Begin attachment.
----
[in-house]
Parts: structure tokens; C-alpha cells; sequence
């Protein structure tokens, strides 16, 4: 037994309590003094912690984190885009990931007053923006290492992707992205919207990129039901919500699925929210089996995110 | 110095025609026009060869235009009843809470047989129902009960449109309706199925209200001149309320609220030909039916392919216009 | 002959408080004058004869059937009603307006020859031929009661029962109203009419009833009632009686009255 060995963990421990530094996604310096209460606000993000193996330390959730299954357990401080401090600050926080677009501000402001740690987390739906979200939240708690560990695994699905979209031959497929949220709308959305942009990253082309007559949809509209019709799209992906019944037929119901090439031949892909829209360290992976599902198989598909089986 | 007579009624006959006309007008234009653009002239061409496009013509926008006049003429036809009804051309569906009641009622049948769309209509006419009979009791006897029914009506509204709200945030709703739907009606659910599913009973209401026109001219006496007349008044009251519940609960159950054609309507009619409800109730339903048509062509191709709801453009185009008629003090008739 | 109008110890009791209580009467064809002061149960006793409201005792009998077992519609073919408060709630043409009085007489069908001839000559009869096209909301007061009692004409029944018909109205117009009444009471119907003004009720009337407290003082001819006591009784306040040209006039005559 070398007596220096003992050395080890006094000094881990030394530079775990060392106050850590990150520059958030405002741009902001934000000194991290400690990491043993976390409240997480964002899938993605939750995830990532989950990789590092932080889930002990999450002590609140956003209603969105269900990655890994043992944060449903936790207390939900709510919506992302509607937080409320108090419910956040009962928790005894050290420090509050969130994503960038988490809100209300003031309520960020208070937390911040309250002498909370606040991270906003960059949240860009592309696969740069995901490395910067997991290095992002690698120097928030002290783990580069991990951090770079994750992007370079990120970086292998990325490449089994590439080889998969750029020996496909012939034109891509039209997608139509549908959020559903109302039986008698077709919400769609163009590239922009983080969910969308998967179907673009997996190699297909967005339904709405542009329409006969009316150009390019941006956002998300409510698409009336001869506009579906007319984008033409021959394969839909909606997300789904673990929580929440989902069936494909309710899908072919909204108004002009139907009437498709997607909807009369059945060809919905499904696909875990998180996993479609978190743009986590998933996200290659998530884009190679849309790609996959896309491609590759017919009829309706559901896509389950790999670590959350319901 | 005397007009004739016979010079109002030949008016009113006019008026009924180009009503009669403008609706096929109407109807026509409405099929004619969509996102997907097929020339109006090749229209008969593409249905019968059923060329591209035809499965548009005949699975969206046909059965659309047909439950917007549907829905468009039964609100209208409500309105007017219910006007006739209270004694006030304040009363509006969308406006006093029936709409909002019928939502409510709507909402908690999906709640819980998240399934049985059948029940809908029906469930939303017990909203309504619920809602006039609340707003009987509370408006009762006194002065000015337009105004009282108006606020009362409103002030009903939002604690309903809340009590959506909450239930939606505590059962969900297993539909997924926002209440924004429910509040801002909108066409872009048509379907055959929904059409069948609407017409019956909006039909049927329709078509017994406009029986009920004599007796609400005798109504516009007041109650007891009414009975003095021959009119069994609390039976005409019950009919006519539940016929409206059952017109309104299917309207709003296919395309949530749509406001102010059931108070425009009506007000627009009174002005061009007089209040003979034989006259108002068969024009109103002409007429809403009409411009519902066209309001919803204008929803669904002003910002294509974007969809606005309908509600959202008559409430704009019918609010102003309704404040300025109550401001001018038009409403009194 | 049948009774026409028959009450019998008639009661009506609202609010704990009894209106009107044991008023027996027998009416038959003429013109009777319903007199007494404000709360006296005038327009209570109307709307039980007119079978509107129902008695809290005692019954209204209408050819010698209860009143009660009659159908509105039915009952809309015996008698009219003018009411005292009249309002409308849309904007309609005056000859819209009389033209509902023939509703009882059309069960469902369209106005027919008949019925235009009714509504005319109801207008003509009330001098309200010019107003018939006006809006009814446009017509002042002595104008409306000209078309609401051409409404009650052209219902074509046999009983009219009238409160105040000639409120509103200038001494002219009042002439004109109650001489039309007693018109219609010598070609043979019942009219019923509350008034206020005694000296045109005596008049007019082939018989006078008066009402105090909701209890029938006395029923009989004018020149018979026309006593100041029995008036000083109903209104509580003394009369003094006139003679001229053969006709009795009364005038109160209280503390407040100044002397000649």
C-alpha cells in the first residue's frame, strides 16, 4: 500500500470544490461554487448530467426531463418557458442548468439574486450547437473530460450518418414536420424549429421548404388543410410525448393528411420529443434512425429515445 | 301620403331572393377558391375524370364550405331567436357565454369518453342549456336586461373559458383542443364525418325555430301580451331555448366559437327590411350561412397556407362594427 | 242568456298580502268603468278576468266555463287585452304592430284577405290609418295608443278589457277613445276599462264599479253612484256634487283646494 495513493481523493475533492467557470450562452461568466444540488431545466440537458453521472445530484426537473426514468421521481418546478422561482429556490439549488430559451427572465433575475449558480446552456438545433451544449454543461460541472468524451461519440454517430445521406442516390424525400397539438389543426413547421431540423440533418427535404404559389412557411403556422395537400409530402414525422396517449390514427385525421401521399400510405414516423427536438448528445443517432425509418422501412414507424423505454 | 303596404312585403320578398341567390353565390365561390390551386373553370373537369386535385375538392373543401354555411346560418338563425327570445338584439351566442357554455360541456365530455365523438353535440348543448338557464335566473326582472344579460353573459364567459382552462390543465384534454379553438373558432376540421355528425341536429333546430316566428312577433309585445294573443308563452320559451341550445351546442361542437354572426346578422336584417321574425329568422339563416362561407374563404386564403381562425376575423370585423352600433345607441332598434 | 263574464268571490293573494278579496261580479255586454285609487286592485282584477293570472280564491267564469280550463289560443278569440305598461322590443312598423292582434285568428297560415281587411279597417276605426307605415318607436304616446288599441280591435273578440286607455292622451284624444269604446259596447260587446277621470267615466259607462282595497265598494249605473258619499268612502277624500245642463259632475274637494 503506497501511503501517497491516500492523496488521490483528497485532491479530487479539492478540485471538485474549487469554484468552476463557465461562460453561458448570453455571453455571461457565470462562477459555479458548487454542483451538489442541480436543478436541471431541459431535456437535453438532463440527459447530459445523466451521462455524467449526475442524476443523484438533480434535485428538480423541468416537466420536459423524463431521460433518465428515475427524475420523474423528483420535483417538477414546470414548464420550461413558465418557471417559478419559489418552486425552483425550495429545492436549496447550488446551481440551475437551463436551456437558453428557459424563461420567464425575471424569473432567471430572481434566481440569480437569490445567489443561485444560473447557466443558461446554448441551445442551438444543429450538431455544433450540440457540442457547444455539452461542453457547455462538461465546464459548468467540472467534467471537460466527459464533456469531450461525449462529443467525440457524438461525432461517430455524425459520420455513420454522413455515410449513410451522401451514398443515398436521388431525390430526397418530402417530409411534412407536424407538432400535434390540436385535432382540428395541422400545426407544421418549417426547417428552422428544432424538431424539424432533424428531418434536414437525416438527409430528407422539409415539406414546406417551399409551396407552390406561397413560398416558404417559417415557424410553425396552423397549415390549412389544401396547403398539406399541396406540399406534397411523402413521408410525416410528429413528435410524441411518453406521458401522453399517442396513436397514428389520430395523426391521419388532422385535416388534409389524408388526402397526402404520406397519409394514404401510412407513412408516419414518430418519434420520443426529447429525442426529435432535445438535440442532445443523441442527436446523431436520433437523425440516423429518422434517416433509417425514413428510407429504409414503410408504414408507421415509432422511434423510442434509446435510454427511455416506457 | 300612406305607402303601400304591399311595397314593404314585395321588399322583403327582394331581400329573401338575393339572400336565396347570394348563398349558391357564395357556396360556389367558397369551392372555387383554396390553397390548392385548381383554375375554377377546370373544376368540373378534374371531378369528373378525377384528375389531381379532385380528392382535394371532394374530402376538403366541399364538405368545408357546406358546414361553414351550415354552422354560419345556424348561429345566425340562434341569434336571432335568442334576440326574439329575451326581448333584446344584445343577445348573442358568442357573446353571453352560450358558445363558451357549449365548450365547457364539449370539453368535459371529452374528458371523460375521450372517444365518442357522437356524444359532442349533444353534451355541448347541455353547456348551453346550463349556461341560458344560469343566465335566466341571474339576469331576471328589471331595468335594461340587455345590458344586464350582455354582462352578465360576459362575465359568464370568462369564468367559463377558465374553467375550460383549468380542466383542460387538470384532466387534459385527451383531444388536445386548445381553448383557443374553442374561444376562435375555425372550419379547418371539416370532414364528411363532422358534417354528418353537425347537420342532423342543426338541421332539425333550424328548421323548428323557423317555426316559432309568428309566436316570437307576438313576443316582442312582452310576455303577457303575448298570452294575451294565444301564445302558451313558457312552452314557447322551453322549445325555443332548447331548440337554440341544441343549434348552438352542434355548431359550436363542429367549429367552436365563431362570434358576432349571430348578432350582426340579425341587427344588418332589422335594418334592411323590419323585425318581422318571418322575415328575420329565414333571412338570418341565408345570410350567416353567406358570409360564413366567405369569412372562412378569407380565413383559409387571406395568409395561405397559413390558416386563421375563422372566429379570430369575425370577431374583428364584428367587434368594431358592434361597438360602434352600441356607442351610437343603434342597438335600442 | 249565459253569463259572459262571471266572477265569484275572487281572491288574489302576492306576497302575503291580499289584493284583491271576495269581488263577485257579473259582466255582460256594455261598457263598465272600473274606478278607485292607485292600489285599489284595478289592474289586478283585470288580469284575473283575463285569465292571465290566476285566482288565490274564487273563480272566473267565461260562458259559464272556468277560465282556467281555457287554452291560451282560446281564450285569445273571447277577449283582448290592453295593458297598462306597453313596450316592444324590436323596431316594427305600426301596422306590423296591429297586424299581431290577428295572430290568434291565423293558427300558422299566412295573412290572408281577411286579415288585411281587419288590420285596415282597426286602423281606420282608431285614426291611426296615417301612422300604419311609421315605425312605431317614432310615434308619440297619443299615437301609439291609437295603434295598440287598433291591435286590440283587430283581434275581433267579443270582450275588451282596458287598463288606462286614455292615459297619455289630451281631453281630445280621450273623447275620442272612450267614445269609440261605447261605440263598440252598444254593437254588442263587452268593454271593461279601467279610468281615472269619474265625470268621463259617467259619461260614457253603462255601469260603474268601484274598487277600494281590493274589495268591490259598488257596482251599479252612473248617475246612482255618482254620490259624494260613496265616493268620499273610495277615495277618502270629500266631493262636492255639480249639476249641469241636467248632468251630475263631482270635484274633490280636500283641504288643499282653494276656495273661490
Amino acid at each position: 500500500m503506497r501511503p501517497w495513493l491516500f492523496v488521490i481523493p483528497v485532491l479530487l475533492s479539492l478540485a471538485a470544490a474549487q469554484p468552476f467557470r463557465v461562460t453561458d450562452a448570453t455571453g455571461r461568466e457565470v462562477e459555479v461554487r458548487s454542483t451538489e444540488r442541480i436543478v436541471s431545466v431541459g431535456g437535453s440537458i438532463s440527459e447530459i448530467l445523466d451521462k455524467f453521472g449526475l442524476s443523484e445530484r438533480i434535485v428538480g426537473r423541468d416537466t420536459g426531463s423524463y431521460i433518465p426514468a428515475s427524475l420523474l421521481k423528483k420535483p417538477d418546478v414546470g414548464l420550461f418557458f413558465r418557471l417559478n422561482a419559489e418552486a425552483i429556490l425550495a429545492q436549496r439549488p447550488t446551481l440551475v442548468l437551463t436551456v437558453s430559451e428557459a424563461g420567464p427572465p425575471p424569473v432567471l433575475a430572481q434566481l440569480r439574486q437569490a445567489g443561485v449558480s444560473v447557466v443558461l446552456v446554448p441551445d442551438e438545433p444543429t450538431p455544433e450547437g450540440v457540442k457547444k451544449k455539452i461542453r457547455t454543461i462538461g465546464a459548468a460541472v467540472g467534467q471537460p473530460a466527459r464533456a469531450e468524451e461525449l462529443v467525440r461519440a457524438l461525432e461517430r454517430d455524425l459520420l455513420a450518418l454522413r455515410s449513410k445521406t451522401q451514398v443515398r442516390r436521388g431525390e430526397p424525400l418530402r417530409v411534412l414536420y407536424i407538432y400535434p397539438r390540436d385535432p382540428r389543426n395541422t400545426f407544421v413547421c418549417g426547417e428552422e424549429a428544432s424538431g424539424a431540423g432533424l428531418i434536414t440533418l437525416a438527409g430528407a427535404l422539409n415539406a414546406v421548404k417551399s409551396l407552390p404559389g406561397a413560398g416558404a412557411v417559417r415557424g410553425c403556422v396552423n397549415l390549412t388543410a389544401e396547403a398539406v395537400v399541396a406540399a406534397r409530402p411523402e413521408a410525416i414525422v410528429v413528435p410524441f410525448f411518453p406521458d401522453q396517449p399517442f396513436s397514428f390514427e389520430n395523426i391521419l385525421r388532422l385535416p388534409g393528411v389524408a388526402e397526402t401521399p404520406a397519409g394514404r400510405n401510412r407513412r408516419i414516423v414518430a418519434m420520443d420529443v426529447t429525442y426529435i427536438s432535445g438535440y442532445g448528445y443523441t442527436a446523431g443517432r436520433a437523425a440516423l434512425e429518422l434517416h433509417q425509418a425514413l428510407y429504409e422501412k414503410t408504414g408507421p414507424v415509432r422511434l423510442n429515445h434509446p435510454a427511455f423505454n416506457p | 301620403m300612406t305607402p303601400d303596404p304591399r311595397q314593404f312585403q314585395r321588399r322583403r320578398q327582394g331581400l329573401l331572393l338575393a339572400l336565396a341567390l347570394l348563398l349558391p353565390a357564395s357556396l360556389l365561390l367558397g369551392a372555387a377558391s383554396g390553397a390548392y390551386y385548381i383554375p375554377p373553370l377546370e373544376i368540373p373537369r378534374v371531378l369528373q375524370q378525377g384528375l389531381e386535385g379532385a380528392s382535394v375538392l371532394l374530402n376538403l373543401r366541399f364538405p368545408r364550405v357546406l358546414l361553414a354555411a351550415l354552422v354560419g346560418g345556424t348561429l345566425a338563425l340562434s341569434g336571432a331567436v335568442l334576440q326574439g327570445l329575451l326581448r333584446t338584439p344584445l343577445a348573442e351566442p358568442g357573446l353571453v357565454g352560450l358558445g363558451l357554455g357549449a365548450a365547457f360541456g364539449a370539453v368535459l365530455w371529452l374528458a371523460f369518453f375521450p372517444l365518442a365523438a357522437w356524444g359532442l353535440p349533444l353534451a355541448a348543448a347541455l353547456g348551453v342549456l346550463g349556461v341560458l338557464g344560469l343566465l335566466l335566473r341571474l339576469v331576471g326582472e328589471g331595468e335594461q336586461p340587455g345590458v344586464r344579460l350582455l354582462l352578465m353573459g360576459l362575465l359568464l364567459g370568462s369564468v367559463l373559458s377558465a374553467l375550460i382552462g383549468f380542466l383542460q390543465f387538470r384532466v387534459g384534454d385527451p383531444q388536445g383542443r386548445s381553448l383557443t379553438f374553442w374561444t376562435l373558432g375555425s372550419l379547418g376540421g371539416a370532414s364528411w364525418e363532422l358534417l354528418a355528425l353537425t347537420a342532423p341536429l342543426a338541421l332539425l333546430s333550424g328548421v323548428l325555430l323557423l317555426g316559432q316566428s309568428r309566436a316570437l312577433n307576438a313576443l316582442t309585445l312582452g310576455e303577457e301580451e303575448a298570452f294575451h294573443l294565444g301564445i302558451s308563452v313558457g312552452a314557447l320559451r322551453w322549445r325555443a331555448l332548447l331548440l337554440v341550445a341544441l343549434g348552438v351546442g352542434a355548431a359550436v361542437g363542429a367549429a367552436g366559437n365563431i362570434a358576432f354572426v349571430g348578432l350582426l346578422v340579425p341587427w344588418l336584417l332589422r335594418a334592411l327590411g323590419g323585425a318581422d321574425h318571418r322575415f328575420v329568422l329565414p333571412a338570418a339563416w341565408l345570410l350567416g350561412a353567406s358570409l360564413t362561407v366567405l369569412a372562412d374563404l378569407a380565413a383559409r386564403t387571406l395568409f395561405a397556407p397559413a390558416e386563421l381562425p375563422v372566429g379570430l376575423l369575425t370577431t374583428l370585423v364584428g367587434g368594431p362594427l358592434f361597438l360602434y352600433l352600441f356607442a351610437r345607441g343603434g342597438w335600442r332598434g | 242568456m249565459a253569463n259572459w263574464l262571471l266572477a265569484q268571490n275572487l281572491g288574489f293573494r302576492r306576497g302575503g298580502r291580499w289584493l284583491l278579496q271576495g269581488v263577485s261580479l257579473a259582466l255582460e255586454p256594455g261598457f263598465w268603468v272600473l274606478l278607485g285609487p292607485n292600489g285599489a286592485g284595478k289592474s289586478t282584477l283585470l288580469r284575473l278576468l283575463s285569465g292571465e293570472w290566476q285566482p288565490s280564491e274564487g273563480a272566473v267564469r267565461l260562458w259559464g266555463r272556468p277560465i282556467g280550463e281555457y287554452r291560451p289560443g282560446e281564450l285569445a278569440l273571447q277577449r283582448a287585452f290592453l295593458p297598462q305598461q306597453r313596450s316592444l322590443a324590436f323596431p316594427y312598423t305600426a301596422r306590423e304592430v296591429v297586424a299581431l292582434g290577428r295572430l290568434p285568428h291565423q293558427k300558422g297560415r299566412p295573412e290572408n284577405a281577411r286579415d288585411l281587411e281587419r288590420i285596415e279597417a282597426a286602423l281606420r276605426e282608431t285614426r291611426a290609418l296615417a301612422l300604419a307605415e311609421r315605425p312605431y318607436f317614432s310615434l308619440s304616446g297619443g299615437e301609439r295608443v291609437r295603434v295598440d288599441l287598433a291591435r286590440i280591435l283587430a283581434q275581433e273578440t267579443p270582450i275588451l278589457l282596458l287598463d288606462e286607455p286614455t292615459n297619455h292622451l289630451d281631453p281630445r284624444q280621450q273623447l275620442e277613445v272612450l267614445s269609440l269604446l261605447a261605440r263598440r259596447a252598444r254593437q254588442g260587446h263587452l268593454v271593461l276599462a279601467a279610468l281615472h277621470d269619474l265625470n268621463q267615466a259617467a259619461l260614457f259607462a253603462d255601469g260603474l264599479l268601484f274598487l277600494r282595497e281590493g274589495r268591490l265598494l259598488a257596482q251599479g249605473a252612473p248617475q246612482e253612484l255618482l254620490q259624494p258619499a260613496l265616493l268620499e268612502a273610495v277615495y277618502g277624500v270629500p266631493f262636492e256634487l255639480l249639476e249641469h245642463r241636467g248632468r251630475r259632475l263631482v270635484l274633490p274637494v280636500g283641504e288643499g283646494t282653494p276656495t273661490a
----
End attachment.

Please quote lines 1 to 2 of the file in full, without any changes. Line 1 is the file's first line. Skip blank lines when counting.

[in-house]
Parts: structure tokens; C-alpha cells; sequence